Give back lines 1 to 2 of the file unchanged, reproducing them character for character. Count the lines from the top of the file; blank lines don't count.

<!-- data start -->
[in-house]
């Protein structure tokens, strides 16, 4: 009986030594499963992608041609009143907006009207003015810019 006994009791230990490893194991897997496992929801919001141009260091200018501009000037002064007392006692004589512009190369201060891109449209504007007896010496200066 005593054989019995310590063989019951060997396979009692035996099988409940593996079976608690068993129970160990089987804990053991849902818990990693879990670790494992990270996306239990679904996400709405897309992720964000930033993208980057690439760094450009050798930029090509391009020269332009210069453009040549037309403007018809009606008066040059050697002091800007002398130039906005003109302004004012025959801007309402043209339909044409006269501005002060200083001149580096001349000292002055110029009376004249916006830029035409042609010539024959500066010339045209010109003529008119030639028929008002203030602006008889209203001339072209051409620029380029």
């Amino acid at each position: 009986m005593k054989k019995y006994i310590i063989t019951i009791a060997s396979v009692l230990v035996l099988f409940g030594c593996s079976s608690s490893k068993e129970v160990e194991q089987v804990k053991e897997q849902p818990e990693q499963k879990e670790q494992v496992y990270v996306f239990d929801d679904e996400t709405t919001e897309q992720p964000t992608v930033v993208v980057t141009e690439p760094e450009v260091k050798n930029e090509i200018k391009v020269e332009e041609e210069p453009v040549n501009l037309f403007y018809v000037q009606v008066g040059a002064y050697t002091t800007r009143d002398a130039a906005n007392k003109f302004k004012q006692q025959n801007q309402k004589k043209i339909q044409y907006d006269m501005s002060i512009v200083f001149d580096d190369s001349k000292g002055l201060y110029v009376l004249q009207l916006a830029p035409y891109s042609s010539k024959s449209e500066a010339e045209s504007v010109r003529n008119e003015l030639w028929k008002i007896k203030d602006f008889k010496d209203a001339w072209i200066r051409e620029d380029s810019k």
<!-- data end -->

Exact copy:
[in-house]
């Protein structure tokens, strides 16, 4: 009986030594499963992608041609009143907006009207003015810019 006994009791230990490893194991897997496992929801919001141009260091200018501009000037002064007392006692004589512009190369201060891109449209504007007896010496200066 005593054989019995310590063989019951060997396979009692035996099988409940593996079976608690068993129970160990089987804990053991849902818990990693879990670790494992990270996306239990679904996400709405897309992720964000930033993208980057690439760094450009050798930029090509391009020269332009210069453009040549037309403007018809009606008066040059050697002091800007002398130039906005003109302004004012025959801007309402043209339909044409006269501005002060200083001149580096001349000292002055110029009376004249916006830029035409042609010539024959500066010339045209010109003529008119030639028929008002203030602006008889209203001339072209051409620029380029």